Even if the companies get approval in Texas, they have to also get approval from Arkansas, Louisiana, Mississippi and the city of New Orleans. All those entities had received recommendations for rejection from their staffs before Entergy and ITC began offering incentives. The companies have offered to roll back more than $425 million of rate increases over five years, including $134.4 million in Arkansas, $129 million in Louisiana and $77.5 million in Mississippi. They've also pledged that they won't raise rates to collect the higher profits allowed by FERC until they can prove the benefits of the deal to customers.
Anderson set out a list of 25 conditions to approve the deal Friday, and while Entergy and ITC agreed to most of them, they were unable to agree to all of them Friday. But he indicated even current concessions may not be enough, saying ratepayers should benefit from the transfer in addition to Entergy stockholders.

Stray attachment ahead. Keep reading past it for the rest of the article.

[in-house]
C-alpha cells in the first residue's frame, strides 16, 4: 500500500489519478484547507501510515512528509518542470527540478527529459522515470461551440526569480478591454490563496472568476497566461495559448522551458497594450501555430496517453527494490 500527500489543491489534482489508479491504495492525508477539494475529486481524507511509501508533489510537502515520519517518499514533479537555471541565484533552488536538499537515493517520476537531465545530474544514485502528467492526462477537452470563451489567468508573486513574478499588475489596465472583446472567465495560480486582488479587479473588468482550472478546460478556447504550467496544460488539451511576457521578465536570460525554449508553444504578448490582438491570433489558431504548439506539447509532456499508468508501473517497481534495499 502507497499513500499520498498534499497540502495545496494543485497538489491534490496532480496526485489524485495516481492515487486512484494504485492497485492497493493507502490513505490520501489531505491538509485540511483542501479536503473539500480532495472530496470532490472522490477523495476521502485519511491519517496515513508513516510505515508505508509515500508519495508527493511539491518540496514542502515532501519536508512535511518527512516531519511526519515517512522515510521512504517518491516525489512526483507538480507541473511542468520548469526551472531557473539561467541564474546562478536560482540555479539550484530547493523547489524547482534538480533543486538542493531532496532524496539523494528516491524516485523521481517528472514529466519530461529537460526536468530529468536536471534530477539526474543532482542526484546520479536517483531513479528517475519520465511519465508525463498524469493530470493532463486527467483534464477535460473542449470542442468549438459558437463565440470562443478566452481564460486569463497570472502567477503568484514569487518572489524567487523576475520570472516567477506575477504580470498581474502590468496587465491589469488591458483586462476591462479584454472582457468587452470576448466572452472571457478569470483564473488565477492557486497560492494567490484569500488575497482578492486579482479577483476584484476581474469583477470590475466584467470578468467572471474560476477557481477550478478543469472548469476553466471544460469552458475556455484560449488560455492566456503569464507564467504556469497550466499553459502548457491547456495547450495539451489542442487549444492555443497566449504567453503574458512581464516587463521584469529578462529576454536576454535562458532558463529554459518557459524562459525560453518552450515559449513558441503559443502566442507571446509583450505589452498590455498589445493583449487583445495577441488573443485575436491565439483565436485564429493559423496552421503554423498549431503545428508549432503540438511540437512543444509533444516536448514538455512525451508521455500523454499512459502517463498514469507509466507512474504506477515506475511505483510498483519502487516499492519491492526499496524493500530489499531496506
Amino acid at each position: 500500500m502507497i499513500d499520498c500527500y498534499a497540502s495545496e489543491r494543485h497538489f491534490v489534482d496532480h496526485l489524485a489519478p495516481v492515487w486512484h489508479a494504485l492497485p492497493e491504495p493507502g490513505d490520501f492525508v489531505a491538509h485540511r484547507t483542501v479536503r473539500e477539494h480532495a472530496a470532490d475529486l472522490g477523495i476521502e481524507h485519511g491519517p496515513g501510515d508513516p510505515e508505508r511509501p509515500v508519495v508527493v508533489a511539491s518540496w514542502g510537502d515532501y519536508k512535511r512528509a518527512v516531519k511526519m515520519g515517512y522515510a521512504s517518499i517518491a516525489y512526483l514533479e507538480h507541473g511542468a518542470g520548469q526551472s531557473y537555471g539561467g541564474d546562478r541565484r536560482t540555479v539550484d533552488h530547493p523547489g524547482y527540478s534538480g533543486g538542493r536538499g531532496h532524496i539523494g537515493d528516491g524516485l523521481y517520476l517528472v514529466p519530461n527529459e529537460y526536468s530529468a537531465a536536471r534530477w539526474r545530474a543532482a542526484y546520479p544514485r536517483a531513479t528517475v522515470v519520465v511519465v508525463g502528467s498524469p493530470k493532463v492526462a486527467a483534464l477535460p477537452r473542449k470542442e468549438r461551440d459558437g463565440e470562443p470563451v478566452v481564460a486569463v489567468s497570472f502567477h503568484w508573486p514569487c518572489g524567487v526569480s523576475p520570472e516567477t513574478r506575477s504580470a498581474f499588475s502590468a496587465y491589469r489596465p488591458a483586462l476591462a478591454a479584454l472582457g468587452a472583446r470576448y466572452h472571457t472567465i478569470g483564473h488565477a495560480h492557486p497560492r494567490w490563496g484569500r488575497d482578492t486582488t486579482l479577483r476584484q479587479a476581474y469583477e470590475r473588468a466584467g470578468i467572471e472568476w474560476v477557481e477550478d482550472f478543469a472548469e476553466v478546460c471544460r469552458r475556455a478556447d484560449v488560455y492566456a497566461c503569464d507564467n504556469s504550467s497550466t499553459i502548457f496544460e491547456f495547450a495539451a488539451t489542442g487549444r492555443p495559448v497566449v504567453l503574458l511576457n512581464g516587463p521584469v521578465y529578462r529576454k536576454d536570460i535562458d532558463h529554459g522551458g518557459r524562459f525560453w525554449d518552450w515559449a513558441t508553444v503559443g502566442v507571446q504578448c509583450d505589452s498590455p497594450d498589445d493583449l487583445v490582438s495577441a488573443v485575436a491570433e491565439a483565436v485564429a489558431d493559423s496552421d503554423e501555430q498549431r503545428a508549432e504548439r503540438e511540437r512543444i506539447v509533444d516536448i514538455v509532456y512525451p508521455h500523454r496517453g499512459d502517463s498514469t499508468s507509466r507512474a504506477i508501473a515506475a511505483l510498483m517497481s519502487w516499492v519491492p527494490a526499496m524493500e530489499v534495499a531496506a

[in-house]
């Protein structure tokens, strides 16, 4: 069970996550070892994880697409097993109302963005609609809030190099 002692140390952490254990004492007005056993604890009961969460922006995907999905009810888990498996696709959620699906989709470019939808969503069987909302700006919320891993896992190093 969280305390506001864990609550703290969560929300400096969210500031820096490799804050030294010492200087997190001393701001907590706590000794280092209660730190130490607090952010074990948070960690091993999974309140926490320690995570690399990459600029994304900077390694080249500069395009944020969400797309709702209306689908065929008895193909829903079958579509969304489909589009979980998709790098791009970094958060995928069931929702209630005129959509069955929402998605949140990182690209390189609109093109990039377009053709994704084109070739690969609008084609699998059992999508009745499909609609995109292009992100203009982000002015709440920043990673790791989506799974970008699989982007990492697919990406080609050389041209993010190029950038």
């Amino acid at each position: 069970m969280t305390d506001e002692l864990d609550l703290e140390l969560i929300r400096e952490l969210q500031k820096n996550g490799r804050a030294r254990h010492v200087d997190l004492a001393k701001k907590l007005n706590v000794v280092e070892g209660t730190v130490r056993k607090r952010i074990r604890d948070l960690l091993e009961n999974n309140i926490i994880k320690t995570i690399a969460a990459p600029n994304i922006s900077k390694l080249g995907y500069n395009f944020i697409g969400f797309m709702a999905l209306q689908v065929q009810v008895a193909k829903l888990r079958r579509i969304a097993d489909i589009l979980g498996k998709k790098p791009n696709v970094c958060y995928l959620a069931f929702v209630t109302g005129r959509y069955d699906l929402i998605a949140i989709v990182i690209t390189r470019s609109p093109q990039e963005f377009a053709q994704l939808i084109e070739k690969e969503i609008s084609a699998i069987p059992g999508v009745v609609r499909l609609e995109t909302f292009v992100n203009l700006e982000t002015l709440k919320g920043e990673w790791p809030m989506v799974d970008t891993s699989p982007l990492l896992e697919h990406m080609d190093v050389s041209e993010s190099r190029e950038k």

"In the typical case where assets are sold, we require a large piece of the action to go back to ratepayers," he said.
ITC officials argued that because the transaction is a tax-free spin-off, the companies shouldn't be required to make further payments to ratepayers, but Anderson said he disagreed.
The merger proposal followed Entergy winning approval last year to join the Midcontinent Independent System Operator, a regional group that directs electricity movement. MISO is supposed to save Entergy customers $1.4 billion over 10 years, ensuring they get the cheapest possible electricity. Regulatory staffs say they think MISO membership will bring most of the same benefits ITC has promised, and fear losing control over transmission to FERC
Entergy, though, is being pushed by the U.S. Justice Department to sell its transmission system. After a long investigation into whether Entergy used its wires to block power sales by competing generators, federal prosecutors announced last November that they wouldn't sue if Entergy completed the MISO and ITC deals.